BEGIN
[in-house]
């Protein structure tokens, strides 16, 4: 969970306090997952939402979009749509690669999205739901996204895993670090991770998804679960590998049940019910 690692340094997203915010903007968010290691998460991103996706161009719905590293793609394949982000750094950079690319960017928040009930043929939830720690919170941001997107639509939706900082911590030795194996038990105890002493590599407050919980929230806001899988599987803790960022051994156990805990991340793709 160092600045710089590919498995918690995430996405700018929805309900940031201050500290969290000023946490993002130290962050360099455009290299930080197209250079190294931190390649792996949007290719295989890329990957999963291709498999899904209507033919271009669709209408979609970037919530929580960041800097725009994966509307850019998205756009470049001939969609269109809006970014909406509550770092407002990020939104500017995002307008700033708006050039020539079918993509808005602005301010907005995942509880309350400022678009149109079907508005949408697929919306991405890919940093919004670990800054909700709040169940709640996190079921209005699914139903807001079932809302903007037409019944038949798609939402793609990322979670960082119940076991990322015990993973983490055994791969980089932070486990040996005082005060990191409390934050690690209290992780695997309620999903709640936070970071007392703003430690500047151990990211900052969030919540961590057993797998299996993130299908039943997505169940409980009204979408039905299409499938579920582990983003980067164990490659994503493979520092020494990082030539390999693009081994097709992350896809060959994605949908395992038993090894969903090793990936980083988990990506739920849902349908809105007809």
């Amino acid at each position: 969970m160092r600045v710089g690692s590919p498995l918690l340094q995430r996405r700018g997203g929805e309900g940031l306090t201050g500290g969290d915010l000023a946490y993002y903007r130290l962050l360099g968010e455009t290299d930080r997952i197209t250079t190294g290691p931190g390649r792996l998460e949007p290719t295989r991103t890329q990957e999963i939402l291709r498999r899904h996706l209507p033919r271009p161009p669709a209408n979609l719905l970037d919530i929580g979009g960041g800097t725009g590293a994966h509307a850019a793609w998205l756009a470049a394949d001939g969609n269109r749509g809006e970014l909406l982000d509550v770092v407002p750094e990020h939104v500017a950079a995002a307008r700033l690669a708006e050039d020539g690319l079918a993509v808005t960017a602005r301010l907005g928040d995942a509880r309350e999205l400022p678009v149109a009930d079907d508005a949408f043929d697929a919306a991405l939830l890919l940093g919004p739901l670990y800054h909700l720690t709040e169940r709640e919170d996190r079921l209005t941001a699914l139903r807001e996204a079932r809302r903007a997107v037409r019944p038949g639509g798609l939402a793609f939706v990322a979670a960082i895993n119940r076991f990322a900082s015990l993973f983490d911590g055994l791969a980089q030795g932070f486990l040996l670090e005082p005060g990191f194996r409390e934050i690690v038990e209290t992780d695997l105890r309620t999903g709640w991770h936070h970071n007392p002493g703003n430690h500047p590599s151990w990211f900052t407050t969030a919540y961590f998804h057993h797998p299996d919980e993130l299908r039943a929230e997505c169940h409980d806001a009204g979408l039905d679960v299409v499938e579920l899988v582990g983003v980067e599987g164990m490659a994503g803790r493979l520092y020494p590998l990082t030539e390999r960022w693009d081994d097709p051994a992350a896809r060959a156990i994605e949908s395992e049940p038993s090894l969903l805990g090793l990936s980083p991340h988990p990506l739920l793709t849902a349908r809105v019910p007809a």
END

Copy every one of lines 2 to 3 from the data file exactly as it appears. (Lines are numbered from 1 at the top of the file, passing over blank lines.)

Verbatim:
């Protein structure tokens, strides 16, 4: 969970306090997952939402979009749509690669999205739901996204895993670090991770998804679960590998049940019910 690692340094997203915010903007968010290691998460991103996706161009719905590293793609394949982000750094950079690319960017928040009930043929939830720690919170941001997107639509939706900082911590030795194996038990105890002493590599407050919980929230806001899988599987803790960022051994156990805990991340793709 160092600045710089590919498995918690995430996405700018929805309900940031201050500290969290000023946490993002130290962050360099455009290299930080197209250079190294931190390649792996949007290719295989890329990957999963291709498999899904209507033919271009669709209408979609970037919530929580960041800097725009994966509307850019998205756009470049001939969609269109809006970014909406509550770092407002990020939104500017995002307008700033708006050039020539079918993509808005602005301010907005995942509880309350400022678009149109079907508005949408697929919306991405890919940093919004670990800054909700709040169940709640996190079921209005699914139903807001079932809302903007037409019944038949798609939402793609990322979670960082119940076991990322015990993973983490055994791969980089932070486990040996005082005060990191409390934050690690209290992780695997309620999903709640936070970071007392703003430690500047151990990211900052969030919540961590057993797998299996993130299908039943997505169940409980009204979408039905299409499938579920582990983003980067164990490659994503493979520092020494990082030539390999693009081994097709992350896809060959994605949908395992038993090894969903090793990936980083988990990506739920849902349908809105007809």
């Amino acid at each position: 969970m160092r600045v710089g690692s590919p498995l918690l340094q995430r996405r700018g997203g929805e309900g940031l306090t201050g500290g969290d915010l000023a946490y993002y903007r130290l962050l360099g968010e455009t290299d930080r997952i197209t250079t190294g290691p931190g390649r792996l998460e949007p290719t295989r991103t890329q990957e999963i939402l291709r498999r899904h996706l209507p033919r271009p161009p669709a209408n979609l719905l970037d919530i929580g979009g960041g800097t725009g590293a994966h509307a850019a793609w998205l756009a470049a394949d001939g969609n269109r749509g809006e970014l909406l982000d509550v770092v407002p750094e990020h939104v500017a950079a995002a307008r700033l690669a708006e050039d020539g690319l079918a993509v808005t960017a602005r301010l907005g928040d995942a509880r309350e999205l400022p678009v149109a009930d079907d508005a949408f043929d697929a919306a991405l939830l890919l940093g919004p739901l670990y800054h909700l720690t709040e169940r709640e919170d996190r079921l209005t941001a699914l139903r807001e996204a079932r809302r903007a997107v037409r019944p038949g639509g798609l939402a793609f939706v990322a979670a960082i895993n119940r076991f990322a900082s015990l993973f983490d911590g055994l791969a980089q030795g932070f486990l040996l670090e005082p005060g990191f194996r409390e934050i690690v038990e209290t992780d695997l105890r309620t999903g709640w991770h936070h970071n007392p002493g703003n430690h500047p590599s151990w990211f900052t407050t969030a919540y961590f998804h057993h797998p299996d919980e993130l299908r039943a929230e997505c169940h409980d806001a009204g979408l039905d679960v299409v499938e579920l899988v582990g983003v980067e599987g164990m490659a994503g803790r493979l520092y020494p590998l990082t030539e390999r960022w693009d081994d097709p051994a992350a896809r060959a156990i994605e949908s395992e049940p038993s090894l969903l805990g090793l990936s980083p991340h988990p990506l739920l793709t849902a349908r809105v019910p007809a």